NBC Anchor Soledad O'Brien Mourns the Loss of Her Mother 40 Days after Father's Death
NBC TV Anchor Soledad O'Brien painfully reveals that her mother passed away just 40 days after her father's death.
Soledad made the sad announcement on her Twitter account, paying tribute to her mother, Estela. The proud daughter shared her mother's long and meaningful journey, which started in Cuba. She lived with the Oblate Sisters of Providence in Baltimore when she migrated to the United States during her college years.
She always was sad about leaving Cuba—but hated how Castro had destroyed her country. She went back once to visit—and said—I’ll never go back again. I love this photo. Maybe the early 40s? pic.twitter.com/1HY9TVUaL6— Soledad O'Brien (@soledadobrien) March 18, 2019
O'Brien went on to share a few of her mother's wisest advice to her, including "Always keep $10 in your bra so you can leave," and "People are basically full of [expletive], stop taking their stupidity to heart."
My mom died today. Joining my dad who passed away 40 days ago. She was a pretty remarkable lady. An immigrant from Cuba, she lived with the Oblate Sisters of Providence in Baltimore during college. Here (on the left) she is in Cuba in the 1930s. pic.twitter.com/oZNzEqa7ig— Soledad O'Brien (@soledadobrien) March 18, 2019
She wished young women also had access to her mom's wisdom, which she believed could really help them get through life. Another advice she would always keep close to heart is,
"Take 24 hours to sit in bed and cry, then stop complaining and make a list and plan your comeback."
She’d go on to marry my dad (mixed race marriages were illegal in Maryland in 1959). The year their sixth child (my little brother) was born the US Supreme Court would overturn the ban on interracial marriage. Here she is with me and dad. pic.twitter.com/2sDaLc0LlQ— Soledad O'Brien (@soledadobrien) March 18, 2019
The 52-year-old went on to proudly say that her parents put all six of their children through college, as they both worked hard to get them there.
She learned two more languages fluently —English and French, and became an educator. She had a reputation for being super-strict, which made me very popular (not!) since she taught at my high school. pic.twitter.com/ew5GbCzsHi— Soledad O'Brien (@soledadobrien) March 18, 2019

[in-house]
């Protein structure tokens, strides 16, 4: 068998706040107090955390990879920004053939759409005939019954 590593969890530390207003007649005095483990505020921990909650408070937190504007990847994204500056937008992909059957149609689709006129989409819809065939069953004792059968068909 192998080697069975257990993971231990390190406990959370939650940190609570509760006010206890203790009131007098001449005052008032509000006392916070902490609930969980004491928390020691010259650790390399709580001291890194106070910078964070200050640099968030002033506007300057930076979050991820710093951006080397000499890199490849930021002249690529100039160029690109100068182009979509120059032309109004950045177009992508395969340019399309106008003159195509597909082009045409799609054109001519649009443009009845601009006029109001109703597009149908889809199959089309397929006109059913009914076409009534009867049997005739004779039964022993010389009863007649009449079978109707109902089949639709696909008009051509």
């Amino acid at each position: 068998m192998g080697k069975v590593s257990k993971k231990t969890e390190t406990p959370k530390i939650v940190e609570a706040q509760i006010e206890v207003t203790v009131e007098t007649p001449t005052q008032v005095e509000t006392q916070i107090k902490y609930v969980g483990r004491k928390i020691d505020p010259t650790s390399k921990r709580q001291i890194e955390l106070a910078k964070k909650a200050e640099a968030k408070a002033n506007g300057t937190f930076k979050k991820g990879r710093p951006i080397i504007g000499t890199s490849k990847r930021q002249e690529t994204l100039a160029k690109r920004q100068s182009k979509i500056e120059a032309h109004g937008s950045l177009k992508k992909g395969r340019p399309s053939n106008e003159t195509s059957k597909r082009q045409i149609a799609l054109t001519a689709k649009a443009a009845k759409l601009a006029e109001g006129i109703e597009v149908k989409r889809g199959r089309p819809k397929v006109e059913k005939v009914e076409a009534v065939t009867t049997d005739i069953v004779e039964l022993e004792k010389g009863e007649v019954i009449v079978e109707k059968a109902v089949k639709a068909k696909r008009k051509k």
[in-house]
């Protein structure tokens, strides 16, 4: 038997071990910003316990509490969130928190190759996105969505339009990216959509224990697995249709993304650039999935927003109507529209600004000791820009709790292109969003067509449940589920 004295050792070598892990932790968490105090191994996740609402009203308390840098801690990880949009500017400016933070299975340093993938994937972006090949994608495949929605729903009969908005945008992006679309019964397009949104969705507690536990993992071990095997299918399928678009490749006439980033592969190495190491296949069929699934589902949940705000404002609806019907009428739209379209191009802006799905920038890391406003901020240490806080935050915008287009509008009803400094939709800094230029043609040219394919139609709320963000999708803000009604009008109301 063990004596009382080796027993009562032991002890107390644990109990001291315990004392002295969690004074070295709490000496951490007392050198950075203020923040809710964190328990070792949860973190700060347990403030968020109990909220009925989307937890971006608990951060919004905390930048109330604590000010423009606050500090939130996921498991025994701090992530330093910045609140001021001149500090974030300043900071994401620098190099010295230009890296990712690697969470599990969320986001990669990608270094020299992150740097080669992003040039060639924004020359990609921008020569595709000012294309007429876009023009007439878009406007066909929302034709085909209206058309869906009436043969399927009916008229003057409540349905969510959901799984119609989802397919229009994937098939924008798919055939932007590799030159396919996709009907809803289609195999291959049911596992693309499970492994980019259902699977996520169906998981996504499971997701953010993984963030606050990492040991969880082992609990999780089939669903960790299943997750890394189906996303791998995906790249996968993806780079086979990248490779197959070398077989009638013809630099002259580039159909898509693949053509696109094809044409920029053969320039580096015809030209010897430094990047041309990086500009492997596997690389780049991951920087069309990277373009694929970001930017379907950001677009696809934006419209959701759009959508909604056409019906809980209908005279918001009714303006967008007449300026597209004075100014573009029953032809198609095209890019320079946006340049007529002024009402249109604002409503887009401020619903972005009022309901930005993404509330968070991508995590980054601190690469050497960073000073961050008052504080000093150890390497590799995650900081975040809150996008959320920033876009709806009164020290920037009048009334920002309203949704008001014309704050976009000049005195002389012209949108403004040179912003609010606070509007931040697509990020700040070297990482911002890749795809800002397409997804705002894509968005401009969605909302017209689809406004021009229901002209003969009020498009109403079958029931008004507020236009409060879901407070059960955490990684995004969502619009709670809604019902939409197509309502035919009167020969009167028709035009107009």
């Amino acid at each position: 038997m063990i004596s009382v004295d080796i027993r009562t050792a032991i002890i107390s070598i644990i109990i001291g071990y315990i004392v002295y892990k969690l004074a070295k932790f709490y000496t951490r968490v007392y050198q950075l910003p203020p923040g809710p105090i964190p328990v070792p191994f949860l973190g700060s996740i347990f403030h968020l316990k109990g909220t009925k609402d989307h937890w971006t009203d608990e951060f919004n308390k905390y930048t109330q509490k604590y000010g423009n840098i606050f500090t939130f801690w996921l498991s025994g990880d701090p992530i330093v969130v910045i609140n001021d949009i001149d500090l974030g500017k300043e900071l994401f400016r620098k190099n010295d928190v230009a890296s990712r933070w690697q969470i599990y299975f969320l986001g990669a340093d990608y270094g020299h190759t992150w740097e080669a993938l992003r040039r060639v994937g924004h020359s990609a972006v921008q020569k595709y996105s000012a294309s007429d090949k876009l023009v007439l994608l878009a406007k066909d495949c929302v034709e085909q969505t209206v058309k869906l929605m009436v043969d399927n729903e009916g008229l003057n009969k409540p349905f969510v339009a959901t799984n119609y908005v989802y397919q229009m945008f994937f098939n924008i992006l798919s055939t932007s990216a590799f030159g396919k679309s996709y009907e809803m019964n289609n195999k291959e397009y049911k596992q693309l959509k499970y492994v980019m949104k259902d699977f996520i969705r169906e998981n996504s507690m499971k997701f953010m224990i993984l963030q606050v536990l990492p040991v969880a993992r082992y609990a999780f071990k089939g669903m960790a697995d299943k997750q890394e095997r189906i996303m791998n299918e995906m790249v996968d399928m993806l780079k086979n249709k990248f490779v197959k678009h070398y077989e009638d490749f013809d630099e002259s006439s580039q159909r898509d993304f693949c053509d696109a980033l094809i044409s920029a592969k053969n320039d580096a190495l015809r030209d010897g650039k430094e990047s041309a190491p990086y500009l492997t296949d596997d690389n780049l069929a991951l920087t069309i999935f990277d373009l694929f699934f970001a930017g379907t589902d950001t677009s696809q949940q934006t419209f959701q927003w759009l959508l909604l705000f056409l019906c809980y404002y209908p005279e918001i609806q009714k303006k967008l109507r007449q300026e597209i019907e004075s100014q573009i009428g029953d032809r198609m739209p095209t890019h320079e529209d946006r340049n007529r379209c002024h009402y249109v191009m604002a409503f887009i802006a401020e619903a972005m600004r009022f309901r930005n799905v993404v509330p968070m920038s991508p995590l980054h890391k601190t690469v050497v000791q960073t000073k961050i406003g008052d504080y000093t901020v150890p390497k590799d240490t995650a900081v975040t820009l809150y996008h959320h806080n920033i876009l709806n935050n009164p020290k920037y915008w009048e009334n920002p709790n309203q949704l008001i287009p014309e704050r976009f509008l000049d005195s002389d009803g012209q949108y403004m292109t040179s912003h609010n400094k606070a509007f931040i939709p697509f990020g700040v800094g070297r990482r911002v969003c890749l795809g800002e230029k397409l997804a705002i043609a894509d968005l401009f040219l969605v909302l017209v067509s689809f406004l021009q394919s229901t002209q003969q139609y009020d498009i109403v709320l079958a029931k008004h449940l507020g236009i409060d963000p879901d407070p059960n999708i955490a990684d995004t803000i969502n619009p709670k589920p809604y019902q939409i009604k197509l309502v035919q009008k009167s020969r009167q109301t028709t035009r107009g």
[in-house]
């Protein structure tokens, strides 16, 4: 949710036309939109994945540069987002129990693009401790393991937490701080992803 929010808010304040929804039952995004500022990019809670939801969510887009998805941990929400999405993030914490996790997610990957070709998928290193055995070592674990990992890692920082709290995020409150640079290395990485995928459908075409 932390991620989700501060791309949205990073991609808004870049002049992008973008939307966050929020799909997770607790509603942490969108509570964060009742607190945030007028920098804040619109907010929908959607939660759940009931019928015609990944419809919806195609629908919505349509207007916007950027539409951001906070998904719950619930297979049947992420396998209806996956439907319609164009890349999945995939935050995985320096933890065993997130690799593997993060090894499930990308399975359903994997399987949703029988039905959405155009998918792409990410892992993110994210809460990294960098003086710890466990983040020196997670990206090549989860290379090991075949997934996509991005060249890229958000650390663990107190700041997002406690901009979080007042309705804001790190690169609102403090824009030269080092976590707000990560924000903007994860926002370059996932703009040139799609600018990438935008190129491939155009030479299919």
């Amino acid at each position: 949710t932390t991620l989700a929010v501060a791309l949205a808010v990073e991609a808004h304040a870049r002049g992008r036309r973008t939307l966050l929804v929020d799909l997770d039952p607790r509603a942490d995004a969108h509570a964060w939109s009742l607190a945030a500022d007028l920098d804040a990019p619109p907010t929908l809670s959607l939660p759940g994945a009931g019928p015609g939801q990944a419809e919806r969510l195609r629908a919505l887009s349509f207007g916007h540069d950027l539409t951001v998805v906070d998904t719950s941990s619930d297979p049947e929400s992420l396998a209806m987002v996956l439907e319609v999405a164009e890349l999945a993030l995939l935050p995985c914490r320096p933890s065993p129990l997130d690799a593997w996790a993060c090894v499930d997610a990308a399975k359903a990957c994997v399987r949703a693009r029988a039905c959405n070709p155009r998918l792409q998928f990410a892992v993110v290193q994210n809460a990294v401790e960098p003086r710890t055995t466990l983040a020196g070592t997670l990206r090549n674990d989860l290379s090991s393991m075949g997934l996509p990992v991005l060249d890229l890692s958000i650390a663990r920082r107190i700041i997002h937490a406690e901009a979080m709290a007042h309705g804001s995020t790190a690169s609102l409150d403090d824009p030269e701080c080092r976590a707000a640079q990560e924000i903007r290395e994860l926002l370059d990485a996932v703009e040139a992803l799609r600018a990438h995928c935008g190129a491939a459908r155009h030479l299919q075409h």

Estela was 88-years-old when she passed away, while her husband Edward died in February 2019 at the age of 85. Estela lived a long and happy life in America with Soledad and the rest of their family.
She and my dad sent all six of us to college and many of us to grad school. Here we are touring Harvard. I’m scowling in the front row, age 12. pic.twitter.com/wKKIqDgRAp— Soledad O'Brien (@soledadobrien) March 18, 2019
She married her husband Edward in the 1950s, when interracial marriages were not yet legal across the country. Nonetheless, this did not stop them from living the lives they knew they wanted - together.
She was pretty awesome. But mostly I wish lots of young, working women had access to her wisdom. “Everyone gets the same 24 hours. Decide how you’ll spend yours”. “Take 24 hours to sit in bed and cry.. then stop complaining and make a list and plan your comeback” pic.twitter.com/VslASFmp5H— Soledad O'Brien (@soledadobrien) March 18, 2019
Throughout all their challenges, the O'Brien family made sure to face it together, even if it meant having no friends in their neighborhoods as they were the only black family, or having to put an ad in the local paper about trying to protest discriminatory housing in their community.
She was pretty great. Miss you, Mami. ❤️ pic.twitter.com/Cnze9OENKQ— Soledad O'Brien (@soledadobrien) March 18, 2019
In the end, it all ended up leading them to a long and happy life together with their children, and that is something that Soledad will always rememeber and keep close to her heart.